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Integrating Conservation Education Across Multiple Grade Levels

By Dr. Chris Taylor

Timberline High School TREE Club students demonstrate how common household pollutants enter the river to Hawthorne 6th graders in one of several lessons about conservation and biodiversity.


With the Earth’s population hitting 8 billion in November 2022 and 9 billion predicted to occur in 2037, there needs to be a more direct focus on the impact of this many people on Earth’s natural systems. A new non-profit organization, the Life Outdoors.org, recently formed by a group of formal and informal educators has the mission of improving environmental education at all grade levels while encompassing outdoor activities with a direct focus on “conservation education.” Conservation education is the combination of environmental and ecological literacy while developing a respect for a natural place where you live. Conservation education provides students a clearer understanding of the impacts that humans have on ecosystems while recognizing the interrelationships of all life forms. (Jacobson et al., 2015).


Life Outdoors, in partnership with the Boise School District, is developing a multi-tiered place-based activity this spring that has students from many different grade levels working together to better understand environmental conservation principles and the biodiversity around and within the Boise River. The Boise River Biodiversity project addresses students building a sense of place in their own backyard which is critical to developing environmentally conscious and a responsive citizenry for the future (Ardoin, 2006). We need citizens who are educated in conservation education and take an active role in their communities by practicing sustainability towards the Earth.

Sixth graders learn from Timberline TREE club members how to create videos to share what they learned from their research on Boise River organisms.


The Boise River Biodiversity project has sixth grade students at several elementary schools, junior high biology students and high school environmental science students specifically, learning about the biodiversity, ecosystem, and human impacts within the Boise River watershed. The project is helping students gain a clearer understanding of this unique ecosystem by connecting them with the diverse assortment of species (whether animal, plant, fungus, or microbe) that make up the rich community of life in the Boise Valley that they call home.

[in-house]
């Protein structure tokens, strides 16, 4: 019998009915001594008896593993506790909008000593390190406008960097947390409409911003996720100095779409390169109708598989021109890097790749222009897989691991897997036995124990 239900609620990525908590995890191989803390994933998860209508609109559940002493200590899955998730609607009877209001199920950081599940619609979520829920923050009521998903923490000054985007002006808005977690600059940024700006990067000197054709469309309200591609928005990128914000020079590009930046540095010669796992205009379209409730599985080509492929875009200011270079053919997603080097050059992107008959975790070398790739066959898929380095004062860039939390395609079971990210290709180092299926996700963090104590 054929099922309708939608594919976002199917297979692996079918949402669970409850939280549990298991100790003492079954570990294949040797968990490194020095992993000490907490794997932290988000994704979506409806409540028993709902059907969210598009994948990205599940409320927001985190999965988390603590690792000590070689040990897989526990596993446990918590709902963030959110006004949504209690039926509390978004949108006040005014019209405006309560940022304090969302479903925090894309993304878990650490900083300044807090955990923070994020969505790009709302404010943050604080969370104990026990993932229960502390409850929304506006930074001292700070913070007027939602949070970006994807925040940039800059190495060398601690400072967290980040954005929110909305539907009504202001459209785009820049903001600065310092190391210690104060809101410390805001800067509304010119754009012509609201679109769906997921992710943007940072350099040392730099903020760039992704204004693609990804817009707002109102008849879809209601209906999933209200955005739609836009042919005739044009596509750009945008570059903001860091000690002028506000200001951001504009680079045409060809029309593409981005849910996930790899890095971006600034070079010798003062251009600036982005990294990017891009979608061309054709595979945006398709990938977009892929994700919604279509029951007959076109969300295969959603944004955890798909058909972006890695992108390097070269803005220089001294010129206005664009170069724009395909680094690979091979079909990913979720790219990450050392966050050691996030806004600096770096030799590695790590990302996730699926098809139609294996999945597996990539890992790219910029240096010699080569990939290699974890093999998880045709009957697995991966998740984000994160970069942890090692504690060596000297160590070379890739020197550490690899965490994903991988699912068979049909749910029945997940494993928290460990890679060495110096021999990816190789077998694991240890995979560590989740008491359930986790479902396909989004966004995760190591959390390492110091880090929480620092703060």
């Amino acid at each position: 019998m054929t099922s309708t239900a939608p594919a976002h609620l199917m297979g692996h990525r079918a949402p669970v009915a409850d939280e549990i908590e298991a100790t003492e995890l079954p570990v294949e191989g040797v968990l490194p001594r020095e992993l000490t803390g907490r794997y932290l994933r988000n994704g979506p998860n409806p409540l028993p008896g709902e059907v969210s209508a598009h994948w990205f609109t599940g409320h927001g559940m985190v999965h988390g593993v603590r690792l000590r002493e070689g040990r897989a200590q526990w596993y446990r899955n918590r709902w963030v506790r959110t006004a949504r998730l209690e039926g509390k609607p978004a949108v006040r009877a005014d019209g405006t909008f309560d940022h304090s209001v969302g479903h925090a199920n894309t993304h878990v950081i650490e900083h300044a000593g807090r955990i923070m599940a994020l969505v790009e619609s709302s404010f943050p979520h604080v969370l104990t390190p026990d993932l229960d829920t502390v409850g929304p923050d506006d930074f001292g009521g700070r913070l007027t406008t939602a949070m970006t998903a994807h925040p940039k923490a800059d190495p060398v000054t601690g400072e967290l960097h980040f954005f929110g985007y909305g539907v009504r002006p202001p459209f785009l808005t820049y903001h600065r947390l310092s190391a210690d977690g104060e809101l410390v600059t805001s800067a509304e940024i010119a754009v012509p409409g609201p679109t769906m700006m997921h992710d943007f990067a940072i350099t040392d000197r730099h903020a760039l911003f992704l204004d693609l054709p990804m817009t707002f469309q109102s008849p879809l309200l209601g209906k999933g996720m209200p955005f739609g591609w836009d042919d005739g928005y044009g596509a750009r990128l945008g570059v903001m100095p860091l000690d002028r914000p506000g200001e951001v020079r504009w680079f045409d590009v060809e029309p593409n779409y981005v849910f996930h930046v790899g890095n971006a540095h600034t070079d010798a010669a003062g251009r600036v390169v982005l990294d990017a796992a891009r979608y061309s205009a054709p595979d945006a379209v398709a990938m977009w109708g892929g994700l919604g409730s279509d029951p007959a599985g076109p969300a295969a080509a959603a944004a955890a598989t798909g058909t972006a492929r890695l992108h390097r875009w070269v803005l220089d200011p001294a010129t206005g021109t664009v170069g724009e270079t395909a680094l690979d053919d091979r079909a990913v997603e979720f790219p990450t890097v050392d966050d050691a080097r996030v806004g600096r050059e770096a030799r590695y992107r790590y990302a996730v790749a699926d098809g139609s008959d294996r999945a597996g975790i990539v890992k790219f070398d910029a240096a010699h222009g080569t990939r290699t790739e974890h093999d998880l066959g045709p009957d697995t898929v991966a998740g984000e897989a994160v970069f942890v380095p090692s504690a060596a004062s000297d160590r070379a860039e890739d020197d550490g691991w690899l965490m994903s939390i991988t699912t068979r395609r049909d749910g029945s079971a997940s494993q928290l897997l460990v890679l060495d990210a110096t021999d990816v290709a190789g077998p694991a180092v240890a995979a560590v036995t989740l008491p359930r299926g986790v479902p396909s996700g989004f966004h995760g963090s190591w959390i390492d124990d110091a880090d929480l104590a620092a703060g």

First, elementary students are divided into teams of 2-4 students and assigned a unique species that lives in the Boise River Ecosystem. Overall there are 100 student teams investigating 100 different species that play different, but interrelated jobs in their ecological community. After the elementary classes receive their species, high school students visit the elementary classrooms on three different occasions to teach the sixth grade students a variety of environmental science topics, such as biodiversity, watershed, and human impacts to ecosystems. High schoolers next hand out template biodiversity cards to each elementary group to research and complete on their specific species. Finally the high school students teach each group to create interactive videos to highlight their species. Throughout all these lessons, students are learning grade level integrated state standards through an authentic project that creates high levels of engagement and thinking skills.


Students gather biodiversity data in the Boise River


The second part of the project has the junior high biology students developing and facilitating outdoor stations at the Boise River for the elementary students. The focus of the 10 stations are on water quality testing, collecting and releasing species like macroinvertebrates, and discovering human impacts while developing conservation ideas to implement in the Boise River ecosystem. The power of this component is again having older students teach younger students about environmental science issues, but also getting students outdoors to be actively engaged in their environment.


The final component of the project is having students from each grade level present at two public events. First students will come together at Timberline High School’s auditorium on April 20th to share their stories, creations and what they have learned for the Student Voices Symposium. The symposium follows the “Ted Talk” format where groups will get 5-6 minutes to share their thoughts to the audience. The second event that students will present at is the 5th annual Project Green Sustainability Summit which focuses on educators building a network of resources, projects and curriculum that address local, regional and global issues.

Sixth graders from Riverside Elementary shared what they learned from the Boise River Biodiversity project at the Student Voices: Ignite the Change Symposium at Timberline High School.


This place-based authentic inquiry project is building a community of students working together to develop environmental literacy. Students from elementary to high school are building the knowledge and skills to solve problems and resolve issues to sustain ecological stability in an ecosystem in their backyard. The final component of having students present what they have learned to other audiences will hopefully create environmentally literate communities to make informed decisions concerning the environment through awareness, knowledge, attitudes, and actions.




Ardoin, N. M. (2006). Toward an interdisciplinary understanding of place: Lessons for environmental education. Canadian Journal of Environmental Education (CJEE), 112-126.


Jacobson, S. K., McDuff, M. D., & Monroe, M. C. (2015). Conservation education and outreach techniques. Oxford University Press.


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